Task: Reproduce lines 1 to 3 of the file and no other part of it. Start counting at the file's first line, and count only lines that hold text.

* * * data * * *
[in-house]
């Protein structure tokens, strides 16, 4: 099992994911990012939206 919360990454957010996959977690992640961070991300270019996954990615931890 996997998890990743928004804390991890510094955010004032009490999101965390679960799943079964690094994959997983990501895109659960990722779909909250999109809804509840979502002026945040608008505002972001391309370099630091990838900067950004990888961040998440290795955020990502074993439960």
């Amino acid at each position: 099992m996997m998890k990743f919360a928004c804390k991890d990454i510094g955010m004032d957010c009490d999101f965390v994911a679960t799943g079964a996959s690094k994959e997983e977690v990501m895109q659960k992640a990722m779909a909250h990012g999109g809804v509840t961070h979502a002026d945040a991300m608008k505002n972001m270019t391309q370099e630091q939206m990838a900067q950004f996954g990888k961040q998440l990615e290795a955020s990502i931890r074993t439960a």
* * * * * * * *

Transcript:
[in-house]
């Protein structure tokens, strides 16, 4: 099992994911990012939206 919360990454957010996959977690992640961070991300270019996954990615931890 996997998890990743928004804390991890510094955010004032009490999101965390679960799943079964690094994959997983990501895109659960990722779909909250999109809804509840979502002026945040608008505002972001391309370099630091990838900067950004990888961040998440290795955020990502074993439960």
């Amino acid at each position: 099992m996997m998890k990743f919360a928004c804390k991890d990454i510094g955010m004032d957010c009490d999101f965390v994911a679960t799943g079964a996959s690094k994959e997983e977690v990501m895109q659960k992640a990722m779909a909250h990012g999109g809804v509840t961070h979502a002026d945040a991300m608008k505002n972001m270019t391309q370099e630091q939206m990838a900067q950004f996954g990888k961040q998440l990615e290795a955020s990502i931890r074993t439960a």